How can Stevie answer that? For the first of two such occasions on this album, she does so with a song she wrote a quarter of a century ago which didn’t make it on to either Fleetwood Mac or Rumours - “Smile At You.” But she couldn’t have sung this song in 1975 with the same careful mixture of calm and resentment that she does here. “Go on save yourself,” she growls. “I shouldn’t be here.” Over a bucolic minor chord background she carefully rebuts Buckingham’s loathing (“I can’t accept her/So be true to me”). You can feel the hate trying to overpower the underlying love. It’s a battle she has to win first.

Stevie muses further on the next two tracks. “Running Through The Garden” only just avoids being early ‘80s Noo Wave AOR, with its Huey Lewis-style keyboards and chopping guitar, but yet again notice close up how these elements do not quite cohere; they are always slightly askance, and once more the terrible increasing certainty of Nicks’ 2003 voice gives lines such as “There are too many flowers to cut down/For the love I have for your life” unclassifiable depth. It’s hard to think that she’s not singing about her years of addiction here.

And then, peace of a sort. “Silver Girl” with its exquisite Prefab Sprout guitar/synth descending chords. “A shadow moves across her face/You cannot see her soul.” Stevie sings Stevie, of course. A requiem which even lyrics like “She was a girlie girl” cannot dispel. She sounds as if she’s singing her own obituary. Sheryl Crow turns up somewhere on this track as well; another ghost, another could-have-been-me.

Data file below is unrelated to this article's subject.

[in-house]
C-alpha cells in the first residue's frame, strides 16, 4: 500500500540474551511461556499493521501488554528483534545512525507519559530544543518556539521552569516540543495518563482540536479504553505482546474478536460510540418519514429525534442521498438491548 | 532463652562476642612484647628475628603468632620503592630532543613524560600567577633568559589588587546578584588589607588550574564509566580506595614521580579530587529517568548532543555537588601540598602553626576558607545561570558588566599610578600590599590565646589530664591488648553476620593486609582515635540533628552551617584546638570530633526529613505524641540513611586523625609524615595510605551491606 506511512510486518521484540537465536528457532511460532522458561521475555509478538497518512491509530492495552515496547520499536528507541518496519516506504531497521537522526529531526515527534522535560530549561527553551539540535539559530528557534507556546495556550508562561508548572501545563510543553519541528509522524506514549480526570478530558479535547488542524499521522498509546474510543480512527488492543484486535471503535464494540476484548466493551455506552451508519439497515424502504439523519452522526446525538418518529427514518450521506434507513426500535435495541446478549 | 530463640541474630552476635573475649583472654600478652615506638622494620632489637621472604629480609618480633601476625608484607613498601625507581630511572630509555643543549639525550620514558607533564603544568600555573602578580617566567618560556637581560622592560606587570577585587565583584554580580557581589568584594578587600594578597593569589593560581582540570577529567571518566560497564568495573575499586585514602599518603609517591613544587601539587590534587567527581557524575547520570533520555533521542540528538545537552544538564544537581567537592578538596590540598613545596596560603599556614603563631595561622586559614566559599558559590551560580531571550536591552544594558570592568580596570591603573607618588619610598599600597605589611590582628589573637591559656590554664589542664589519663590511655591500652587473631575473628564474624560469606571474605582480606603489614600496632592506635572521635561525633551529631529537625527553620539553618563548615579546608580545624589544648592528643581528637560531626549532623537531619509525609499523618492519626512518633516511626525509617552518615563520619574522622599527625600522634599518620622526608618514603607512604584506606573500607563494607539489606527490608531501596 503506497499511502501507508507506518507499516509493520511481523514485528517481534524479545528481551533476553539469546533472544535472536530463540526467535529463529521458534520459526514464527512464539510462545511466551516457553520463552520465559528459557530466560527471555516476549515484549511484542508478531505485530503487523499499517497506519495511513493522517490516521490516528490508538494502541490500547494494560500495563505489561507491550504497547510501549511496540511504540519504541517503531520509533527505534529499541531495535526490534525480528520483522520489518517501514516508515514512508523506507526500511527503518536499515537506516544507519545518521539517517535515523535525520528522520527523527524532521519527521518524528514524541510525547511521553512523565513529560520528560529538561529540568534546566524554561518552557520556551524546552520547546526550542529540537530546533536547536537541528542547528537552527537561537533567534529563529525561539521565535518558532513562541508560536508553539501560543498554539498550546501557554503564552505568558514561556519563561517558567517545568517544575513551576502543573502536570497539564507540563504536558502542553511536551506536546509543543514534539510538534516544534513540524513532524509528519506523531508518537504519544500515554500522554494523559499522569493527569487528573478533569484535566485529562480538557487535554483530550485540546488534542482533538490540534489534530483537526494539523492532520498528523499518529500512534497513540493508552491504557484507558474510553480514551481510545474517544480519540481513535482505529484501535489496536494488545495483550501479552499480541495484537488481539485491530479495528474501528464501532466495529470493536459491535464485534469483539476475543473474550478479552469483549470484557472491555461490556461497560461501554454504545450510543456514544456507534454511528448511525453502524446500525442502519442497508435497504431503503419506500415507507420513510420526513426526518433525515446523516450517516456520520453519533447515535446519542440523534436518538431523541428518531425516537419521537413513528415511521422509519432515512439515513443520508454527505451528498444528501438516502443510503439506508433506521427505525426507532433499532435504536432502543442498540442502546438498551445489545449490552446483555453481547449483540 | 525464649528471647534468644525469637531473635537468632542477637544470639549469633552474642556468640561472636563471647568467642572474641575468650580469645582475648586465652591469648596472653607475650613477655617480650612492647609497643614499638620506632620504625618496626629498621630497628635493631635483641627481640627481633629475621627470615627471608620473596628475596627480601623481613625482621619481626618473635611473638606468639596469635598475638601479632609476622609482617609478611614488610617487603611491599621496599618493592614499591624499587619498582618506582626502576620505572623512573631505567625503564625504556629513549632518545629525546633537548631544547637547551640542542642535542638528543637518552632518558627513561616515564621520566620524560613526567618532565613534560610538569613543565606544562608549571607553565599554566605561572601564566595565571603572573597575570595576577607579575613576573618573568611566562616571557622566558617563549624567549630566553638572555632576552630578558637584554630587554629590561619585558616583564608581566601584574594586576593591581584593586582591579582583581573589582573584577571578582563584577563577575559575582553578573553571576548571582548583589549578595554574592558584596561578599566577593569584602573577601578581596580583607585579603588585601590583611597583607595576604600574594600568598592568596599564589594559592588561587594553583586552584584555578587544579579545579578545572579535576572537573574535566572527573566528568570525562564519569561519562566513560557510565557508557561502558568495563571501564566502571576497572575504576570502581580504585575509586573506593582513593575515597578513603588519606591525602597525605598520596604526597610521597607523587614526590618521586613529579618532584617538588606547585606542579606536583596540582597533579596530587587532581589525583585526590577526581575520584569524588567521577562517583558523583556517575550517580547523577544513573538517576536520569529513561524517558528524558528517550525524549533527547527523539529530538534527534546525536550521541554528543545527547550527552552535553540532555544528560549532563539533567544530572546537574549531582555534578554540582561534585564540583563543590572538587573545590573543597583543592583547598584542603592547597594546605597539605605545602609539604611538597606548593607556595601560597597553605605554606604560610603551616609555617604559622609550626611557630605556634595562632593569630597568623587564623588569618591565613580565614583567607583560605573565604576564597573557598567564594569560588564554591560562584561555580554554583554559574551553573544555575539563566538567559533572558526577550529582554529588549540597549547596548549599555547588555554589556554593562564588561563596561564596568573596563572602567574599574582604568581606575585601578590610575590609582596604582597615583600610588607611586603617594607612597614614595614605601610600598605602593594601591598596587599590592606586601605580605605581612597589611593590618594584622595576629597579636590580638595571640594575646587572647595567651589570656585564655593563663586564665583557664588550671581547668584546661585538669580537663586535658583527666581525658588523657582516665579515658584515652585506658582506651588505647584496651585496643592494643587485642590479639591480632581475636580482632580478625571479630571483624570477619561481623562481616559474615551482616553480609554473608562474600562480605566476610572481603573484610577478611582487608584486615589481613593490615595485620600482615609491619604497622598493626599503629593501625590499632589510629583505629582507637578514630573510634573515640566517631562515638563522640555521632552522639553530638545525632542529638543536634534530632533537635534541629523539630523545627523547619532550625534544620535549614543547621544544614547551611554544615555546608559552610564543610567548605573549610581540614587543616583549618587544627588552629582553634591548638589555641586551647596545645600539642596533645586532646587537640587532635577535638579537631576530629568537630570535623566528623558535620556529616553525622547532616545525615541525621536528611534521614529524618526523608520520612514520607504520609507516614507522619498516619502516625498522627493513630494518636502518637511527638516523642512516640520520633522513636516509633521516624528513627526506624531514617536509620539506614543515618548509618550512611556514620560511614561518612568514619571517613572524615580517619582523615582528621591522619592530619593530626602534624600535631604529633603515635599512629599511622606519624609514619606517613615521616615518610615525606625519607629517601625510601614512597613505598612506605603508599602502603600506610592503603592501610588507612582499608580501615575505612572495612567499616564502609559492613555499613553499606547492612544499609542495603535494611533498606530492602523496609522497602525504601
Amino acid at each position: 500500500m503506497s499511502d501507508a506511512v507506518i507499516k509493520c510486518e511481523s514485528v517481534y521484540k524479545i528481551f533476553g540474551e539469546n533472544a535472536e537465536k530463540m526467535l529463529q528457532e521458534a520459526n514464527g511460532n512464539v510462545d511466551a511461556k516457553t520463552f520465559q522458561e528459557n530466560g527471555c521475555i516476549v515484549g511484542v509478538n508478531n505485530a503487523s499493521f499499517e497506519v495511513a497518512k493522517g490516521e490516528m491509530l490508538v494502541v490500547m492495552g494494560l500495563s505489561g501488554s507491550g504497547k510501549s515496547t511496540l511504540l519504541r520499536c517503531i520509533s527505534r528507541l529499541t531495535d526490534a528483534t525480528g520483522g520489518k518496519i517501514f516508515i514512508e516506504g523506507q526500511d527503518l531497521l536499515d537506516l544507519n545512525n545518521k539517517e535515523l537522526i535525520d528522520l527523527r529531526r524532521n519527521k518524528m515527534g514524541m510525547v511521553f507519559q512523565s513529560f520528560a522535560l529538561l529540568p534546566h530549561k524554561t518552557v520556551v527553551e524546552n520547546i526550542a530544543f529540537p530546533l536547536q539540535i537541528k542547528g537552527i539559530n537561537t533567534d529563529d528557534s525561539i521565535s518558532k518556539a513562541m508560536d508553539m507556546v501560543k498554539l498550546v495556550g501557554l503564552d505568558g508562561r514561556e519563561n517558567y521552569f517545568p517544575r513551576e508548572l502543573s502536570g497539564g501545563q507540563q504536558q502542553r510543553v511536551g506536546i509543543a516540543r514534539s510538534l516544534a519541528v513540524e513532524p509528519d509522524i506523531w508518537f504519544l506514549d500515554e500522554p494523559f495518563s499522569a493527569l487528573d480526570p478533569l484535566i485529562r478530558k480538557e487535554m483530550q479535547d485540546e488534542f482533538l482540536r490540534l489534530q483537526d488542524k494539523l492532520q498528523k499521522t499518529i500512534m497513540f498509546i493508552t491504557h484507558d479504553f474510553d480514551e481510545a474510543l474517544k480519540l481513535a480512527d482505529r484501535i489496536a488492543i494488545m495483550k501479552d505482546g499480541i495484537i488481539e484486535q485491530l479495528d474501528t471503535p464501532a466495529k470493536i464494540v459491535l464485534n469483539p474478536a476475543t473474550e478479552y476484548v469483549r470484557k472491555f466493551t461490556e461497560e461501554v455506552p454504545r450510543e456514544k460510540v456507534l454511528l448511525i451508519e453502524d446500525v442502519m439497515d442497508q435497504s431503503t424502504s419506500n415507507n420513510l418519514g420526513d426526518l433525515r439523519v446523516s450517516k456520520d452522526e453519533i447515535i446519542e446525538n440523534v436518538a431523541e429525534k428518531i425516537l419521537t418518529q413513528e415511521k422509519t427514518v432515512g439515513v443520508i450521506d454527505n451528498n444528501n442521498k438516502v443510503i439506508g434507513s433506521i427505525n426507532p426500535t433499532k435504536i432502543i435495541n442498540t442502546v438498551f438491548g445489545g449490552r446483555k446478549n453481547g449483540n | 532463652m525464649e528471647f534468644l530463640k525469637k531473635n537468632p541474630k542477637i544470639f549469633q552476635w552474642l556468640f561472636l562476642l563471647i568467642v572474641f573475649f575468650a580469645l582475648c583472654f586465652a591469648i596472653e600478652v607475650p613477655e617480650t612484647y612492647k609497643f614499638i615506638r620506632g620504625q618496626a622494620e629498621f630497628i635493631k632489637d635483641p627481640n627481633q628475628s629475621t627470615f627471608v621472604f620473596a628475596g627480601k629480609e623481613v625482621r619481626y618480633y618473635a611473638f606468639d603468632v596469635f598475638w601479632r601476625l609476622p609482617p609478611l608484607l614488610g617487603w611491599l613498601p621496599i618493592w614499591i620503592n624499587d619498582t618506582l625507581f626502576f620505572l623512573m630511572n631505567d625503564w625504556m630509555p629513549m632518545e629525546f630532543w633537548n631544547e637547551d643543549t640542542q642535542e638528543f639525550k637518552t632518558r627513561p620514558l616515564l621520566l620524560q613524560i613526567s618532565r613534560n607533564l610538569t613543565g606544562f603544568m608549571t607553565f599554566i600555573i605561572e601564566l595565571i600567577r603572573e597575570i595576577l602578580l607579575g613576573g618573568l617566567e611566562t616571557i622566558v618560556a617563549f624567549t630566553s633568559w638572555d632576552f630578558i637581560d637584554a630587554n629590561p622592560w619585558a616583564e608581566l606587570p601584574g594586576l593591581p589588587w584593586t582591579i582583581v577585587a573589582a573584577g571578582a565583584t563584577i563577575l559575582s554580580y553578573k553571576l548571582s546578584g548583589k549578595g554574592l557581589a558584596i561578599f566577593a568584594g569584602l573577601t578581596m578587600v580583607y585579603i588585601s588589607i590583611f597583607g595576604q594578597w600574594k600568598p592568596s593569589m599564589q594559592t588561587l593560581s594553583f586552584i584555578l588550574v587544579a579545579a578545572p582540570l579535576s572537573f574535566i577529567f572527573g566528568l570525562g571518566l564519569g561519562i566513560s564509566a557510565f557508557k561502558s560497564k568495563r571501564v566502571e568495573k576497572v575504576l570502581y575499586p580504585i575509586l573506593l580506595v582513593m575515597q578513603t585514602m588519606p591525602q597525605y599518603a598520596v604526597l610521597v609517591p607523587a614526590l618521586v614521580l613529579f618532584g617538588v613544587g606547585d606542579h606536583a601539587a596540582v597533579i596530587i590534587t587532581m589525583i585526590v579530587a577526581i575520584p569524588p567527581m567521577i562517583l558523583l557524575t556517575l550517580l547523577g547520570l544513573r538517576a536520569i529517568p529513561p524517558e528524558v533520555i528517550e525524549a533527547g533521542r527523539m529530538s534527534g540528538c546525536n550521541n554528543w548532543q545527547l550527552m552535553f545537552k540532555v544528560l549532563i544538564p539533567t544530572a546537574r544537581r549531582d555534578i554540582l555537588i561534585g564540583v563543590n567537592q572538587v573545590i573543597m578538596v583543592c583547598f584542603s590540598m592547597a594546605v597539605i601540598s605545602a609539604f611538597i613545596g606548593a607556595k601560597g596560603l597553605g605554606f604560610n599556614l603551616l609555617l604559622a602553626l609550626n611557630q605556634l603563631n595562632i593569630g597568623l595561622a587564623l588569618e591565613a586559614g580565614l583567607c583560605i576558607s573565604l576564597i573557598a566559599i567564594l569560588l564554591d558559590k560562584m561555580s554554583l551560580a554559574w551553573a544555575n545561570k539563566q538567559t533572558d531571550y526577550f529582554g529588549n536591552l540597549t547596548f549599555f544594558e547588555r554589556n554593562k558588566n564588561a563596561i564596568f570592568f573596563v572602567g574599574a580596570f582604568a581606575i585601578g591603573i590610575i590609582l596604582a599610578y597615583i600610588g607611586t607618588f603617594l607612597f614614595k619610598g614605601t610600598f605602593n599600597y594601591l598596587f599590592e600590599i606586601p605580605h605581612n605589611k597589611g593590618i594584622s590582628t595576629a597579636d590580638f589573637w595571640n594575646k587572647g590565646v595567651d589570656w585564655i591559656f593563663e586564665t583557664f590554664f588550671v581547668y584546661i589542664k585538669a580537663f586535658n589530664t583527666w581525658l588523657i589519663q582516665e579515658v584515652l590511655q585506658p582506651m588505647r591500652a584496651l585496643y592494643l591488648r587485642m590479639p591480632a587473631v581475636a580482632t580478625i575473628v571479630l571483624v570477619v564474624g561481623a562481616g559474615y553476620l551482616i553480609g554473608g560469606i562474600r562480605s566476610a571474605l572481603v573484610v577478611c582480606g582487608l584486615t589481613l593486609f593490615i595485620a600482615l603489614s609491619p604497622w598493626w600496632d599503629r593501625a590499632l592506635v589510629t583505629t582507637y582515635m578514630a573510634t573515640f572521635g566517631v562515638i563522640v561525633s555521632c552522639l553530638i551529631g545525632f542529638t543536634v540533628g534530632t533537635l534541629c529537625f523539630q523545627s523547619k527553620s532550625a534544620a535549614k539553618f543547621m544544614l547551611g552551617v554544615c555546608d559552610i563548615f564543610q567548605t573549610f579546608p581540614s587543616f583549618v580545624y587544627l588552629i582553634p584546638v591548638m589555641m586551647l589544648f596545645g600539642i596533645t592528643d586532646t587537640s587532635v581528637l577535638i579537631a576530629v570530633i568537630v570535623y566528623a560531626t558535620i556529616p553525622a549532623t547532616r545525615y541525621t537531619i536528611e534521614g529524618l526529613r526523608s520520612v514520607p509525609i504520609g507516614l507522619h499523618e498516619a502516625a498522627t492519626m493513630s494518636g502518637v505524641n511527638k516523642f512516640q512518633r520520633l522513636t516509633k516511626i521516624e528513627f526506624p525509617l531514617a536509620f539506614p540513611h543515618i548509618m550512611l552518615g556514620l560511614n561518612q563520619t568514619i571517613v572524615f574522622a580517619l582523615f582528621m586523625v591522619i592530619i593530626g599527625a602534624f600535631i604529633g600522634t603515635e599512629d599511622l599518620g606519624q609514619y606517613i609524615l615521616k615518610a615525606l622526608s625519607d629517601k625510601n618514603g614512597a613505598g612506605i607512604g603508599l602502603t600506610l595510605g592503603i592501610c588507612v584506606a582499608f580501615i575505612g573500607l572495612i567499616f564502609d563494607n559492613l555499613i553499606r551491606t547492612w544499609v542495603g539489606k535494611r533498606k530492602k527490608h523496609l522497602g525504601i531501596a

Back to Buckingham for the next two, relatively conventional, tracks. It’s all relative. “Steal Your Heart Away” has him cheerfully singing “All alone we go all day after day/All alone we suffer,” while drums and guitar peals cut in at you from ever more unexpected perspectives; ditto “Bleed To Love Her.” See? I can do good old singsongs like in the old days. Just like “Go Your Own Way.” Of course that was punk rock. Too right that should have been number one in ’77.

“Everybody Finds Out” has Buckingham playing Trevor Horn to Nicks’ Thereza Bazar. Under his influence Stevie (sometimes with processed ZTT vocals) seems to recant on the sentiments of “Smile At You,” now denying that any other Other is possible in Lindsey’s life. “You can’t love him! You can’t have him! I DO have him…Most of the time! (she almost laughs here) Anywhere we can!….Get AWAY!” It’s an extraordinary performance made all the more astonishing by what one realises Lindsey is doing with the music; that naggily familiar jagged guitar/bass line throughout, and then it all becomes clear with the string synth/cascading drums fadeout; Fleetwood Mac have turned into the Associates! The finale, and most of the song, is pure “Club Country.” Did Lindsey listen to much New Pop 21 years ago? The Associates never made it across to America, but it’s a fact that Buckingham, performing his solo hit “Trouble,” appeared on the same edition of TOTP in February 1982 as the Associates, making their debut appearance with “Party Fears Two.” Did he listen and quietly assimilate?